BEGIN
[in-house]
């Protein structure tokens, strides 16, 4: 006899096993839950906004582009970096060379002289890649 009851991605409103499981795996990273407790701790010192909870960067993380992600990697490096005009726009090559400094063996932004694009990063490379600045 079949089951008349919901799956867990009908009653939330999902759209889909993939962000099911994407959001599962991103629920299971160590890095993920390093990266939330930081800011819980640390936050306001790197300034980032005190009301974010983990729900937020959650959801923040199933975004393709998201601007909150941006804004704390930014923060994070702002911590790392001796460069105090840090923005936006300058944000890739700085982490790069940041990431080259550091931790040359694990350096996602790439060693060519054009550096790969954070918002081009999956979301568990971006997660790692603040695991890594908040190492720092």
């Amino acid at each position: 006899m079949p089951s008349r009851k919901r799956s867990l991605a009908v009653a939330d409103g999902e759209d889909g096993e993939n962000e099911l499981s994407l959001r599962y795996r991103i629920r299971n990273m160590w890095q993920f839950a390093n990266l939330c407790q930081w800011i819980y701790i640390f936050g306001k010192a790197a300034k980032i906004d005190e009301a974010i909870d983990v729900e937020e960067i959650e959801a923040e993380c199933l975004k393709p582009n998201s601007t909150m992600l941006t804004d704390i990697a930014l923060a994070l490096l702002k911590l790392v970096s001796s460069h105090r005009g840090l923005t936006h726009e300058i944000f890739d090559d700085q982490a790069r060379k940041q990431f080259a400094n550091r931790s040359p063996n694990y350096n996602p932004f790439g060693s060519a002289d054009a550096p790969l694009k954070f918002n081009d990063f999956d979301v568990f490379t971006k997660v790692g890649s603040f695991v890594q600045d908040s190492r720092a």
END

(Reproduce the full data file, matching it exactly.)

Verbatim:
[in-house]
């Protein structure tokens, strides 16, 4: 006899096993839950906004582009970096060379002289890649 009851991605409103499981795996990273407790701790010192909870960067993380992600990697490096005009726009090559400094063996932004694009990063490379600045 079949089951008349919901799956867990009908009653939330999902759209889909993939962000099911994407959001599962991103629920299971160590890095993920390093990266939330930081800011819980640390936050306001790197300034980032005190009301974010983990729900937020959650959801923040199933975004393709998201601007909150941006804004704390930014923060994070702002911590790392001796460069105090840090923005936006300058944000890739700085982490790069940041990431080259550091931790040359694990350096996602790439060693060519054009550096790969954070918002081009999956979301568990971006997660790692603040695991890594908040190492720092």
């Amino acid at each position: 006899m079949p089951s008349r009851k919901r799956s867990l991605a009908v009653a939330d409103g999902e759209d889909g096993e993939n962000e099911l499981s994407l959001r599962y795996r991103i629920r299971n990273m160590w890095q993920f839950a390093n990266l939330c407790q930081w800011i819980y701790i640390f936050g306001k010192a790197a300034k980032i906004d005190e009301a974010i909870d983990v729900e937020e960067i959650e959801a923040e993380c199933l975004k393709p582009n998201s601007t909150m992600l941006t804004d704390i990697a930014l923060a994070l490096l702002k911590l790392v970096s001796s460069h105090r005009g840090l923005t936006h726009e300058i944000f890739d090559d700085q982490a790069r060379k940041q990431f080259a400094n550091r931790s040359p063996n694990y350096n996602p932004f790439g060693s060519a002289d054009a550096p790969l694009k954070f918002n081009d990063f999956d979301v568990f490379t971006k997660v790692g890649s603040f695991v890594q600045d908040s190492r720092a």